Once a vibrant source of community, the comments section is now seen by many publishers as, at best, a necessary evil. Recode, Mic, USA Today and other large publishers removed their commenting section last year.
Once a visible source of community, the conversation around important issues takes place on social networks and other forums. What is the best way for a publisher to interact with these communities?
We'll hear from three people that work at companies that host these communities and learn about how best to work with them and why they are an important source of engagement.
• Noam Cadouri (https://www.linkedin.com/in/noamcadouri) - Business Development at Reddit (https://www.reddit.com)
• Andrew Courter (https://www.highly.co/by/andrew) - Product Design at Highly (https://www.highly.co)
• Tony Hue (https://disqus.com/by/tonyhue/) - Product Marketing at Disqus (https://disqus.com)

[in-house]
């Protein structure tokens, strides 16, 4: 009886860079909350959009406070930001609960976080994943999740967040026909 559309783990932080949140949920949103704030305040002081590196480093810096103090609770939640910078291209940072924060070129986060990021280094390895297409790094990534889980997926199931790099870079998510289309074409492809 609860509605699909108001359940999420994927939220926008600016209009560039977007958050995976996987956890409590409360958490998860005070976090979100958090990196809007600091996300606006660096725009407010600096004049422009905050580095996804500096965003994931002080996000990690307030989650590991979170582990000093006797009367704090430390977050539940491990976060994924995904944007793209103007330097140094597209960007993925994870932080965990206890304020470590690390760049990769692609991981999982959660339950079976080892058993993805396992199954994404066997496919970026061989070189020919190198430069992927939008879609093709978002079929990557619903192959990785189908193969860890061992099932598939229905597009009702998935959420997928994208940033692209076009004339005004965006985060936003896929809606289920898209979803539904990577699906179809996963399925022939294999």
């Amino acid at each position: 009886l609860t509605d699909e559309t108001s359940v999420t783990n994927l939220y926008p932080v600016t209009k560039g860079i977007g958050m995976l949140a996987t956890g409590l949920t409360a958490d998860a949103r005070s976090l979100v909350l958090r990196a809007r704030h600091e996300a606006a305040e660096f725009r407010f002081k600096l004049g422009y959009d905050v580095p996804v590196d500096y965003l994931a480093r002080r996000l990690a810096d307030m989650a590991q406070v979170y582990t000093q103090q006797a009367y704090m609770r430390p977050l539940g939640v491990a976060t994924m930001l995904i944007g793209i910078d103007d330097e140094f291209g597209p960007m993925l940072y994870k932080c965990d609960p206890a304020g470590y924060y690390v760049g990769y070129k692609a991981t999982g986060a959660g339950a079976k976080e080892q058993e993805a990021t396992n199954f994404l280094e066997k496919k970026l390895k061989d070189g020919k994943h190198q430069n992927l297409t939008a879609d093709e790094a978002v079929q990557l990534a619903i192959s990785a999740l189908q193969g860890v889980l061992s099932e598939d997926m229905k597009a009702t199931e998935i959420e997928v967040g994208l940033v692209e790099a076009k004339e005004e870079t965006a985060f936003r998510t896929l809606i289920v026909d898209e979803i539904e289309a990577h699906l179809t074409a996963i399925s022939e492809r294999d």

• 6:00pm - Chit-chat, food & drink
• 6:30pm - Introductions and panel discussion
• 7:30pm-8:00pm - Network and hangout over more drinks
Some topics we'll be discussing:
Incoming traffic from networks are welcome but inconsistent. What are some best practices when working with your community that would help generate awareness of my site?
Mobile is becoming the primary way people read the web. What challenges does that present to a social network and community site? What opportunities?
What metrics do you use to measure the health of your community?
Is monetization different on a community site? Does advertising work differently from a content site?
Are their opportunities for publishers to curate and embed parts of your community on their site? Are their interesting examples to showcase?